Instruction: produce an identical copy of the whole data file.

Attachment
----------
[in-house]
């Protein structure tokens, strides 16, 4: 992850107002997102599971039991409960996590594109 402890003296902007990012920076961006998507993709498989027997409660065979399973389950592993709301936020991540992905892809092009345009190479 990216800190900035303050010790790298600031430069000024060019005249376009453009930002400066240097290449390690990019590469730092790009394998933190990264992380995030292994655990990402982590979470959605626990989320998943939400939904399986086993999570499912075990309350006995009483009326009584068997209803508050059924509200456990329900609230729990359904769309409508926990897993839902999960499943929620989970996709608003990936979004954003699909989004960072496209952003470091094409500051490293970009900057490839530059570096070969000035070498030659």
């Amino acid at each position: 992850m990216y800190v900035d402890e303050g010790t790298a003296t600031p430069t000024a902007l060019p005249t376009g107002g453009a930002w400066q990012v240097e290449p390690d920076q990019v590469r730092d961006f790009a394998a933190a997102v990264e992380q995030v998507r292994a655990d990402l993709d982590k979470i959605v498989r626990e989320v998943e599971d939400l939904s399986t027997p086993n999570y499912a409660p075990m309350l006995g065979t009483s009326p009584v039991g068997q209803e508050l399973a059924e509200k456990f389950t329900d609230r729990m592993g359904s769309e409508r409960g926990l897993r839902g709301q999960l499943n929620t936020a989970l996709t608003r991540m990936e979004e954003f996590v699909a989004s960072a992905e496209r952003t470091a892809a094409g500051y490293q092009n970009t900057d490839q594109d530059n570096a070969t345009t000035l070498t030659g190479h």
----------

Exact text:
[in-house]
């Protein structure tokens, strides 16, 4: 992850107002997102599971039991409960996590594109 402890003296902007990012920076961006998507993709498989027997409660065979399973389950592993709301936020991540992905892809092009345009190479 990216800190900035303050010790790298600031430069000024060019005249376009453009930002400066240097290449390690990019590469730092790009394998933190990264992380995030292994655990990402982590979470959605626990989320998943939400939904399986086993999570499912075990309350006995009483009326009584068997209803508050059924509200456990329900609230729990359904769309409508926990897993839902999960499943929620989970996709608003990936979004954003699909989004960072496209952003470091094409500051490293970009900057490839530059570096070969000035070498030659």
């Amino acid at each position: 992850m990216y800190v900035d402890e303050g010790t790298a003296t600031p430069t000024a902007l060019p005249t376009g107002g453009a930002w400066q990012v240097e290449p390690d920076q990019v590469r730092d961006f790009a394998a933190a997102v990264e992380q995030v998507r292994a655990d990402l993709d982590k979470i959605v498989r626990e989320v998943e599971d939400l939904s399986t027997p086993n999570y499912a409660p075990m309350l006995g065979t009483s009326p009584v039991g068997q209803e508050l399973a059924e509200k456990f389950t329900d609230r729990m592993g359904s769309e409508r409960g926990l897993r839902g709301q999960l499943n929620t936020a989970l996709t608003r991540m990936e979004e954003f996590v699909a989004s960072a992905e496209r952003t470091a892809a094409g500051y490293q092009n970009t900057d490839q594109d530059n570096a070969t345009t000035l070498t030659g190479h």